Pinterest proves popular with dads, pointing to shifting parental role
- Forty-two percent of dads in the U.S. use Pinterest, including 47% with a household income of $100,000 or more, according to a Pinterest analysis provided to Marketing Dive. Dads are 3x more likely to have shared boards than the average male user.
- Millennial dads overall spend 2x more time than dads from 1965 on housework at 9.8 hours per week and nearly 3x more time on childcare, or 7.3 hours per week. There has been a 450% increase in dads searching for DIY projects to do with their kids, Pinterest said. Other findings show that dads make one out of three meals in their households, and they are 1.2x more likely to search Pinterest for healthy recipes than other male users.
- Dads are also more likely to search for home gadgets than other users and conduct 3x more searches for smart-home technology. Dads are 2x more likely to search for tech gadgets, 4x more likely to search for camping gear and outdoor ideas, 7x more likely to search for kitchen appliances and 3x more likely to search for DIY home projects.
As marketers continue to evaluate portrayals of gender in advertising, they should take care to depict parents in more modern roles, with dads increasingly acting as caregivers that research and perform tasks like cooking and DIY projects to do with their kids. Seventy-four percent of millennial dads have reported they think advertisers and marketers are out of touch with modern family dynamics, a Saatchi & Saatchi NY survey found. The study revealed that 85% of dads say they know more than people give them credit for.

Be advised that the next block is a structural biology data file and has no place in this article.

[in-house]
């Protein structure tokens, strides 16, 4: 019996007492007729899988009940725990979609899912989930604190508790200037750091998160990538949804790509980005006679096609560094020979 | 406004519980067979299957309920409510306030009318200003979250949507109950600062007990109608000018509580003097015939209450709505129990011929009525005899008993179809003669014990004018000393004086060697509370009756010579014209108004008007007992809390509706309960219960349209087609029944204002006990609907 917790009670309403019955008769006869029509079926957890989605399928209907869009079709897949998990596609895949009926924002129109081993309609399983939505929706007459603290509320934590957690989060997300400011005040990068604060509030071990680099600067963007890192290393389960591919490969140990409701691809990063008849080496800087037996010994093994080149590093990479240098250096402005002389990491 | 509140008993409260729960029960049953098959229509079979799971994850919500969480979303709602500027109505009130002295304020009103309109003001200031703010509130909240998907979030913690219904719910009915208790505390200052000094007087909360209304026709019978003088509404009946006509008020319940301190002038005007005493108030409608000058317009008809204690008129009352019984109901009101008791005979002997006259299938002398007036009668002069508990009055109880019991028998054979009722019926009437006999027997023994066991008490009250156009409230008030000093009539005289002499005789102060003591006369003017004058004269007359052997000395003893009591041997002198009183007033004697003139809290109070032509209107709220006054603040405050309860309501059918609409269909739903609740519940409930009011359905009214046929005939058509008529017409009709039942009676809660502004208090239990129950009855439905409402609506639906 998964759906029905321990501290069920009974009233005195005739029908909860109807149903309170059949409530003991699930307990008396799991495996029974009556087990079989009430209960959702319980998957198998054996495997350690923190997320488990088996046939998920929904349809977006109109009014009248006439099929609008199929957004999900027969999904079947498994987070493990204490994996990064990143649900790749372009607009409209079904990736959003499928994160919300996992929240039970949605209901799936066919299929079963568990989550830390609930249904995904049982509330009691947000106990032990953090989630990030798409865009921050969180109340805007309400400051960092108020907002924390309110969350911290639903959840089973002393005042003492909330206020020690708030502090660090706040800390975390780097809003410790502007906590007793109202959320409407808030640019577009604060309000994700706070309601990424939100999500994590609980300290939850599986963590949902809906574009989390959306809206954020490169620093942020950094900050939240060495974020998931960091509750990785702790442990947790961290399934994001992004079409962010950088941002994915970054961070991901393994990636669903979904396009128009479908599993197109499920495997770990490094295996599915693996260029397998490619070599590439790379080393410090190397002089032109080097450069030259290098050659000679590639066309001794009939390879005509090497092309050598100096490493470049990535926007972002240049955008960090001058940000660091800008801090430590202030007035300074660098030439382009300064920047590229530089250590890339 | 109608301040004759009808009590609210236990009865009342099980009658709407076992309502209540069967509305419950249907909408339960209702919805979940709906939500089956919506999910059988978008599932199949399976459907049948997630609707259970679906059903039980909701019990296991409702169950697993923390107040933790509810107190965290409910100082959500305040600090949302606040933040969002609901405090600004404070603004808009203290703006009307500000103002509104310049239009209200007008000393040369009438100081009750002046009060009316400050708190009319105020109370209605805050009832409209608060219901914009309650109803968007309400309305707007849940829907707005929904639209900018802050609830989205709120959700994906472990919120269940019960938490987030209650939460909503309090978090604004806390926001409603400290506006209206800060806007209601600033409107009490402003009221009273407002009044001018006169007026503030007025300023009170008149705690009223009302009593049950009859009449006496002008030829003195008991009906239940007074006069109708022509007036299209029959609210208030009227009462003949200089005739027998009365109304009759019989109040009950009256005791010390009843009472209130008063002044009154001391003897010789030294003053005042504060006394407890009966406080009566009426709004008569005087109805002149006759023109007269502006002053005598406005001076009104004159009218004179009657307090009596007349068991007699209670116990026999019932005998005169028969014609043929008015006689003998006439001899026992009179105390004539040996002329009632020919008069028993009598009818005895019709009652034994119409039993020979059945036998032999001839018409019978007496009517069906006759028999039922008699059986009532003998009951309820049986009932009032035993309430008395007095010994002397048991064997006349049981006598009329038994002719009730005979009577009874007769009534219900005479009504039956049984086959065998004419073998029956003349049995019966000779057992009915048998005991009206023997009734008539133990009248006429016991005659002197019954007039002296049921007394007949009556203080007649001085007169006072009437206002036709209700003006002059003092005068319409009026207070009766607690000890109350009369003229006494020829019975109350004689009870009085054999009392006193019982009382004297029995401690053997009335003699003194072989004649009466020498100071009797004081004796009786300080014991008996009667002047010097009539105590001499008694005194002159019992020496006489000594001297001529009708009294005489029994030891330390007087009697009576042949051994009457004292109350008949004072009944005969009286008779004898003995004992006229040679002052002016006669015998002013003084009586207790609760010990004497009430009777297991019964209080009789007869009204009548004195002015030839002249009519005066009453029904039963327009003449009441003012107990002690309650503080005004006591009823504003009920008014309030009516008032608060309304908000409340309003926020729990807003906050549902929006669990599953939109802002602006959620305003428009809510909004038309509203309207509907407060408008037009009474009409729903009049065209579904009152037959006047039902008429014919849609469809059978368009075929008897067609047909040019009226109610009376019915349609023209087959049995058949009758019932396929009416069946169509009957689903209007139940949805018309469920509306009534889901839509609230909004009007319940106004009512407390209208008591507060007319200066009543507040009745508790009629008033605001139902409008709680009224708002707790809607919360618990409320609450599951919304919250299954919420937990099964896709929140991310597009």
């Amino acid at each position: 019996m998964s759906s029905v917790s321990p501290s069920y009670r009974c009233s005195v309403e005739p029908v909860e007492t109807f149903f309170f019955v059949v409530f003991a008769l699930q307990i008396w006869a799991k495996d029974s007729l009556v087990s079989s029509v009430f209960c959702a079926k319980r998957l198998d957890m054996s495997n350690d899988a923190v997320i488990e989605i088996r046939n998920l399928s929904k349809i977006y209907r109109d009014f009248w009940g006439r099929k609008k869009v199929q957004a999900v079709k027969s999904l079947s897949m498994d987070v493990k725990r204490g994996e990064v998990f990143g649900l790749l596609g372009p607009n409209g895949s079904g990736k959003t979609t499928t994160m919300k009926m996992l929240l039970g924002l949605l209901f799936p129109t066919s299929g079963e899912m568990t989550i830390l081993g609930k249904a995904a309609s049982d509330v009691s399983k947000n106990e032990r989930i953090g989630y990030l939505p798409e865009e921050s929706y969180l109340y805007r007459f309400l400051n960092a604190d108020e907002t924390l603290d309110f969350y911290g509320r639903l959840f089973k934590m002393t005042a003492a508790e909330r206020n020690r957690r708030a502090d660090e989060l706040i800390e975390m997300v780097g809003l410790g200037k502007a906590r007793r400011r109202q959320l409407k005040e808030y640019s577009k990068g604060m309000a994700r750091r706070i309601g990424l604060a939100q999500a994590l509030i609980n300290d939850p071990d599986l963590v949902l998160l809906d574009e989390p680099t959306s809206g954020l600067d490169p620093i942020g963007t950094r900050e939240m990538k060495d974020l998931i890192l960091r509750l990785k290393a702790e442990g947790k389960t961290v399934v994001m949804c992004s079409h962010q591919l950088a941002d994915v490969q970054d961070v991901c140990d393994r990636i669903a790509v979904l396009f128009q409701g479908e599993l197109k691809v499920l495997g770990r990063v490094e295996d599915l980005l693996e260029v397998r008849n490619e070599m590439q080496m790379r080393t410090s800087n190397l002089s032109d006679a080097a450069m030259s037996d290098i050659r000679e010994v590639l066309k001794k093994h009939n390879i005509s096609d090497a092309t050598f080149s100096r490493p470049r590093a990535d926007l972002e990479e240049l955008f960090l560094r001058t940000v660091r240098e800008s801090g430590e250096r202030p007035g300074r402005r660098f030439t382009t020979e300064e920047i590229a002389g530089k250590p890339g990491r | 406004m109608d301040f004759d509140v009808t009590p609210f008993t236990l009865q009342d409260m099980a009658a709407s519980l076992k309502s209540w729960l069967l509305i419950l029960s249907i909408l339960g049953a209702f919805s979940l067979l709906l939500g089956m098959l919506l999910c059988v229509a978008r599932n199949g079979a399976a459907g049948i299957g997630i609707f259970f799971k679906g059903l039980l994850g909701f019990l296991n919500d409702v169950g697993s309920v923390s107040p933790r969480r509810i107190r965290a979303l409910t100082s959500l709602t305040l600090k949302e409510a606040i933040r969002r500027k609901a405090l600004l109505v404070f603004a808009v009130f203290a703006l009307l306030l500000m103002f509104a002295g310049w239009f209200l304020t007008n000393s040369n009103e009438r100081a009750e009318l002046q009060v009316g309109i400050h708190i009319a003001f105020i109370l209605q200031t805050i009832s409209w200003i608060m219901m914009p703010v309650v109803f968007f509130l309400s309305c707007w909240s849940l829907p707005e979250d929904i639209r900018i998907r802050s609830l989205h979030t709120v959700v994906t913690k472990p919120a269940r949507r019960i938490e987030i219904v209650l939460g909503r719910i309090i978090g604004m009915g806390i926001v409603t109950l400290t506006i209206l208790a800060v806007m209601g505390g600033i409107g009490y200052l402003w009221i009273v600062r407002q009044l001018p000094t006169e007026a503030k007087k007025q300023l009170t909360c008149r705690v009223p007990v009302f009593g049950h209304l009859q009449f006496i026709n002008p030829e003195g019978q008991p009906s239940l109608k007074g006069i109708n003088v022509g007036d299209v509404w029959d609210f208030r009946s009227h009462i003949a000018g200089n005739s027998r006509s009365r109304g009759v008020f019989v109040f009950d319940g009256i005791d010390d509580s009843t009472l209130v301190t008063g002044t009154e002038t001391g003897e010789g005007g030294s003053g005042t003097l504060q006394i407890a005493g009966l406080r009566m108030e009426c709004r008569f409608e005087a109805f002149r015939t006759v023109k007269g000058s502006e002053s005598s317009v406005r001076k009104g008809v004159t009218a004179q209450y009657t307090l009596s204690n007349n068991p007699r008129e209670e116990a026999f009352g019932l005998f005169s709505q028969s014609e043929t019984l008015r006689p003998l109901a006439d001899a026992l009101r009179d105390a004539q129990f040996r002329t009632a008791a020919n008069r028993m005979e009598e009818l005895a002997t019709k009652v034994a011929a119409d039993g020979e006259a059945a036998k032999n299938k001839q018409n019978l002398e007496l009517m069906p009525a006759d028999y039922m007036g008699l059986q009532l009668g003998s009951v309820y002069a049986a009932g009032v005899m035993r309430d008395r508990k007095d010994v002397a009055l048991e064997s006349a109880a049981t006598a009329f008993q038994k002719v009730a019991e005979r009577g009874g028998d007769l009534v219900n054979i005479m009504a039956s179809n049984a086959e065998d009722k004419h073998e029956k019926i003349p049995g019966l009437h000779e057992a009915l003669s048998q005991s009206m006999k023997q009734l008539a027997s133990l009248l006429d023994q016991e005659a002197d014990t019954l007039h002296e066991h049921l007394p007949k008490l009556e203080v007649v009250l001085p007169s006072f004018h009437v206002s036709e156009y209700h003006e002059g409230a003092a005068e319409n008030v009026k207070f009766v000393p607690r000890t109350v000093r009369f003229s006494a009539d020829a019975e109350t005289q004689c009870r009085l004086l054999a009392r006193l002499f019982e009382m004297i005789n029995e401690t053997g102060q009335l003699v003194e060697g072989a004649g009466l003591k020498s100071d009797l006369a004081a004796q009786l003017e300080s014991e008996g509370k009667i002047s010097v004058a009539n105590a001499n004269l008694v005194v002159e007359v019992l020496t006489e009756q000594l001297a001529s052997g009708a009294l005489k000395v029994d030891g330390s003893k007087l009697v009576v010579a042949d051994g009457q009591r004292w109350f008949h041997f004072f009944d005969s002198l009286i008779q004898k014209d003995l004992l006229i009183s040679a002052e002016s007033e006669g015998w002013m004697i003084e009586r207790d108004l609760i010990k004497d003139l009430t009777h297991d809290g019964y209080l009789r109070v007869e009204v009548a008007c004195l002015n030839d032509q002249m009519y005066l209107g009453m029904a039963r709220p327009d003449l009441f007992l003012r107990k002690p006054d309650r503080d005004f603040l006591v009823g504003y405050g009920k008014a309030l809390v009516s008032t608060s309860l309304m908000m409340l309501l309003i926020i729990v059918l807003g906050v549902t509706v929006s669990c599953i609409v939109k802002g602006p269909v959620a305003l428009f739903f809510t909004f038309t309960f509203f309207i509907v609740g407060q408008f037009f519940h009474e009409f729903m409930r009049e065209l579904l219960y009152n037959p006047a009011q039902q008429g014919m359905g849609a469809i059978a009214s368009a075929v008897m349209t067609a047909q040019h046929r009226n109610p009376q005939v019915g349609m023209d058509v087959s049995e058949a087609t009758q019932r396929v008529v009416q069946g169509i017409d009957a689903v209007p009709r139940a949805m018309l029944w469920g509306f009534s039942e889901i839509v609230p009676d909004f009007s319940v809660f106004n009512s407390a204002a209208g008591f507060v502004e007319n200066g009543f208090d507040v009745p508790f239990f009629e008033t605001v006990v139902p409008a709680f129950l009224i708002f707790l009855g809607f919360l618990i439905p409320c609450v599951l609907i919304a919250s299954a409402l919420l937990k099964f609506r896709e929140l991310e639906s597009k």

Several brands are updating their portrayals of fathers — often negatively dubbed as "dadvertising" — to be more nuanced. Disney last year said it would stop using dad stereotypes in its marketing and urged other brands to follow suit. The initiative followed internal research that found a major disconnect in how dads see themselves versus how they're portrayed in the media and in ads. Dove's Men+Care line of products tackled the issue of authentically portraying dads with a campaign called #RealDadMoments, and Cheerios took a similar approach with an effort called #HowToDad, per Hubspot.
Consumers tend to reward brands that break down gender stereotypes in these ways, with 36% reporting they like brands more when ads go against stereotypes and 25% reporting they're more likely to purchase from those brands, according to Choozle.
- Pinterest Business 7 need-to-know facts about today’s dads
- Hubspot 10 Commercials That Challenge the 'Doofus Dad' Stereotype
- Marketing Dive Study: Brands play a role in breaking gender stereotypes